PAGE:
commondreams |  The evidence of income inequality just keeps mounting. According to “Working for the Few,” a recent briefing paper from Oxfam, “In the US, the wealthiest one percent captured 95 percent of post-financial crisis growth since 2009, while the bottom 90 percent became poorer.”

 Our now infamous one percent own more than 35 percent of the nation’s wealth. Meanwhile, the bottom 40 percent of the country is in debt. Just this past Tuesday, the 15th of April — Tax Day — the AFL-CIO reported that last year the chief executive officers of 350 top American corporations were paid 331 times more money than the average US worker. Those executives made an average of $11.7 million dollars compared to the average worker who earned $35,239 dollars.

As that analysis circulated on Tax Day, the economic analyst Robert Reich reminded us that in addition to getting the largest percent of total national income in nearly a century, many in the one percent are paying a lower federal tax rate than a lot of people in the middle class. You may remember that an obliging Congress, of both parties, allows high rollers of finance the privilege of “carried interest,” a tax rate below that of their secretaries and clerks.

And at state and local levels, while the poorest fifth of Americans pay an average tax rate of over 11 percent, the richest one percent of the country pay — are you ready for this? — half that rate. Now, neither Nature nor Nature’s God drew up our tax codes; that’s the work of legislators — politicians — and it’s one way they have, as Chief Justice John Roberts might put it, of expressing gratitude to their donors: “Oh, Mr. Adelson, we so appreciate your generosity that we cut your estate taxes so you can give $8 billion as a tax-free payment to your heirs, even though down the road the public will have to put up $2.8 billion to compensate for the loss in tax revenue.”

All of which makes truly repugnant the argument, heard so often from courtiers of the rich, that inequality doesn’t matter. Of course it matters. Inequality is what has turned Washington into a protection racket for the one percent. It buys all those goodies from government: Tax breaks. Tax havens (which allow corporations and the rich to park their money in a no-tax zone). Loopholes. 

Favors like carried interest. And so on. As Paul Krugman writes in his New York Review of Books essay on Thomas Piketty’s Capital in the Twenty-First Century, “We now know both that the United States has a much more unequal distribution of income than other advanced countries and that much of this difference in outcomes can be attributed directly to government action.”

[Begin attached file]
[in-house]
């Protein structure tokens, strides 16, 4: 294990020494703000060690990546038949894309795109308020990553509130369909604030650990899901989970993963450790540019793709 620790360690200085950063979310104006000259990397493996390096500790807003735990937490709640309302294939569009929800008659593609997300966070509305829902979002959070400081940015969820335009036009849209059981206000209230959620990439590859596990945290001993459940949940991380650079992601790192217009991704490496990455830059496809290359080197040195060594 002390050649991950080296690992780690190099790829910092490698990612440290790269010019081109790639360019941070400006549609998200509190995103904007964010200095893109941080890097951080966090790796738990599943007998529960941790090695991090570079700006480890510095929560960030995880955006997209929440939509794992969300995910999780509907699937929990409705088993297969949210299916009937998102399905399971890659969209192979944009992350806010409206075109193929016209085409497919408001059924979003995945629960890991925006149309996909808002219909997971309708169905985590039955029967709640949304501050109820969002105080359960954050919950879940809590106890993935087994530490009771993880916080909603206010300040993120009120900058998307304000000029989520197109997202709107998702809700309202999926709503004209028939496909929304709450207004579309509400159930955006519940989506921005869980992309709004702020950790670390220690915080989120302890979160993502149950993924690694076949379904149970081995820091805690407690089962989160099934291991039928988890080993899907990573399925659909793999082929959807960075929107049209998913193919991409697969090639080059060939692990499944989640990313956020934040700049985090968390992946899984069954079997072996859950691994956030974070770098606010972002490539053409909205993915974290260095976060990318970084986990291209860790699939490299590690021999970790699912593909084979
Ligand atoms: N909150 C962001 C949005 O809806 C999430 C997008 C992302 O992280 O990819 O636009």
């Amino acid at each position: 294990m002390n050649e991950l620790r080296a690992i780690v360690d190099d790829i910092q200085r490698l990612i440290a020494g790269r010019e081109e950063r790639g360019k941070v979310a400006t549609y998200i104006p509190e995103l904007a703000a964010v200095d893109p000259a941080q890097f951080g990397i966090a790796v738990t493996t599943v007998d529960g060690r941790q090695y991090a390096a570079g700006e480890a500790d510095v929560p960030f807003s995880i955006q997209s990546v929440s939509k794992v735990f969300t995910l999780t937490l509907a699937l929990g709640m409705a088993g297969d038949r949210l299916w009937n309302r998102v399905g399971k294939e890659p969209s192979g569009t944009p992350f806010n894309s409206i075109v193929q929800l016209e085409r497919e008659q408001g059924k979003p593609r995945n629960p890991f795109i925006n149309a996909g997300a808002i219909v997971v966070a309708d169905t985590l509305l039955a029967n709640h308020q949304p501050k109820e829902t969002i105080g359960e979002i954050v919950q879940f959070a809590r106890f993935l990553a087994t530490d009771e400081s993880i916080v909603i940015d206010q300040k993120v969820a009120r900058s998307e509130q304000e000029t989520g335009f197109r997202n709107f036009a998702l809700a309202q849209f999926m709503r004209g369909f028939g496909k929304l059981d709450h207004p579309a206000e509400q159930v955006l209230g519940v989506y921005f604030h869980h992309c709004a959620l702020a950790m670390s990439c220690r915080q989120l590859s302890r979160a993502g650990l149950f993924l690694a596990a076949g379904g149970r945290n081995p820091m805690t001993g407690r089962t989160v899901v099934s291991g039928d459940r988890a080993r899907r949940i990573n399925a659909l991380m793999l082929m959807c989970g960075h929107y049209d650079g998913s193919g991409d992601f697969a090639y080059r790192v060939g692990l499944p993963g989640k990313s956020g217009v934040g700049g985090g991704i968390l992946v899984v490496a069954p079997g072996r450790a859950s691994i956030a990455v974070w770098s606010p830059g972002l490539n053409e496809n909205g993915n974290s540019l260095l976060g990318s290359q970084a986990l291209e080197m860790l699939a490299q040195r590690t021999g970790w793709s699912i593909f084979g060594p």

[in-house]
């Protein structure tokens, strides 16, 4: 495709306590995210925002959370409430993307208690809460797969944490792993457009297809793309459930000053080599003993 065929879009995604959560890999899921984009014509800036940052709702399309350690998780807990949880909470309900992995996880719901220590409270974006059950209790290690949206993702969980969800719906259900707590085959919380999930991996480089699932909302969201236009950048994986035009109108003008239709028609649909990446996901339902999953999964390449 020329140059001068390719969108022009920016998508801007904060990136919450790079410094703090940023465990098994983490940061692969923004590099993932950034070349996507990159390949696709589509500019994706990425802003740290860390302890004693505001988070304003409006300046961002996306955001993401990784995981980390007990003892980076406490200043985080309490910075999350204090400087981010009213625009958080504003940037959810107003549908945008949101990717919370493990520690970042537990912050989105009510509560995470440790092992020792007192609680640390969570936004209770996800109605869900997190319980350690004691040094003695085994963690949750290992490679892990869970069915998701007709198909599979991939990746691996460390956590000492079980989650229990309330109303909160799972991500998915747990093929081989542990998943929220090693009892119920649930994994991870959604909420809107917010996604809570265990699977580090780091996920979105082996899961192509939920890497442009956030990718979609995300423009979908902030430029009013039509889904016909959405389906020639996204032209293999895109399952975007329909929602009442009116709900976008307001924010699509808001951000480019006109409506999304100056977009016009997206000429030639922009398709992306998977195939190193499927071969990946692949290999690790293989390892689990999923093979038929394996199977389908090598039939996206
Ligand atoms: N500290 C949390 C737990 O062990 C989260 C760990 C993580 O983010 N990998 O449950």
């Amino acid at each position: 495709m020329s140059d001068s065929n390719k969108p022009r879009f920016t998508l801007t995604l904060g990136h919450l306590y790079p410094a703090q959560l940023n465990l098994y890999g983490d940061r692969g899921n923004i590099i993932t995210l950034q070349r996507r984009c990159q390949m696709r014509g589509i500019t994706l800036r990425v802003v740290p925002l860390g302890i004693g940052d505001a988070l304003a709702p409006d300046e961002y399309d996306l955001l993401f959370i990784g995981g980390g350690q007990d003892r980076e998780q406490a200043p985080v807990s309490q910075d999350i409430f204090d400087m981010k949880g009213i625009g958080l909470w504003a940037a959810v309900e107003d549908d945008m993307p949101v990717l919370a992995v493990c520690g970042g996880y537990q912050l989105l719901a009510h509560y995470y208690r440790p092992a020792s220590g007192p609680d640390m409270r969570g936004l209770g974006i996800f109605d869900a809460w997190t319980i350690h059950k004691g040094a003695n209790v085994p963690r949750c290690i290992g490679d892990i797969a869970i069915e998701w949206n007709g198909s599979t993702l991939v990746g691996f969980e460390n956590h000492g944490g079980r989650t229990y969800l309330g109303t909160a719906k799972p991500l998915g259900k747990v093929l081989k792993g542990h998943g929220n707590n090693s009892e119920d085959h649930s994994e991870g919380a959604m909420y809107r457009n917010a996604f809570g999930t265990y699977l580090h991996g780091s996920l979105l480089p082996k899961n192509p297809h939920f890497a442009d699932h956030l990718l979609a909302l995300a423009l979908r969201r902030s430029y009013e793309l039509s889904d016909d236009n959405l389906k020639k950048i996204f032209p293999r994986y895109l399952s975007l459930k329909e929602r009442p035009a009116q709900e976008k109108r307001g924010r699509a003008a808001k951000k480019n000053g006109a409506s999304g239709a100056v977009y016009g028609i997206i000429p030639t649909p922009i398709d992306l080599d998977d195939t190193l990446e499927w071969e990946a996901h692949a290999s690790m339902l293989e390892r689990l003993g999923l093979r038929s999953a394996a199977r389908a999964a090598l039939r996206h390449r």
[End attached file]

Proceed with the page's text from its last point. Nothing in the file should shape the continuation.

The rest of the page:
american middle-class no longer the world's richest

NYTimes |  The American middle class, long the most affluent in the world, has lost that distinction.
While the wealthiest Americans are outpacing many of their global peers, a New York Times analysis shows that across the lower- and middle-income tiers, citizens of other advanced countries have received considerably larger raises over the last three decades.

After-tax middle-class incomes in Canada — substantially behind in 2000 — now appear to be higher than in the United States. The poor in much of Europe earn more than poor Americans.

The numbers, based on surveys conducted over the past 35 years, offer some of the most detailed publicly available comparisons for different income groups in different countries over time. They suggest that most American families are paying a steep price for high and rising income inequality.

Although economic growth in the United States continues to be as strong as in many other countries, or stronger, a small percentage of American households is fully benefiting from it. Median income in Canada pulled into a tie with median United States income in 2010 and has most likely surpassed it since then. Median incomes in Western European countries still trail those in the United States, but the gap in several — including Britain, the Netherlands and Sweden — is much smaller than it was a decade ago.

In European countries hit hardest by recent financial crises, such as Greece and Portugal, incomes have of course fallen sharply in recent years.

The income data were compiled by LIS, a group that maintains the Luxembourg Income Study Database. The numbers were analyzed by researchers at LIS and by The Upshot, a New York Times website covering policy and politics, and reviewed by outside academic economists.

The struggles of the poor in the United States are even starker than those of the middle class. A family at the 20th percentile of the income distribution in this country makes significantly less money than a similar family in Canada, Sweden, Norway, Finland or the Netherlands. Thirty-five years ago, the reverse was true.

LIS counts after-tax cash income from salaries, interest and stock dividends, among other sources, as well as direct government benefits such as tax credits.

The findings are striking because the most commonly cited economic statistics — such as per capita gross domestic product — continue to show that the United States has maintained its lead as the world’s richest large country. But those numbers are averages, which do not capture the distribution of income. With a big share of recent income gains in this country flowing to a relatively small slice of high-earning households, most Americans are not keeping pace with their counterparts around the world.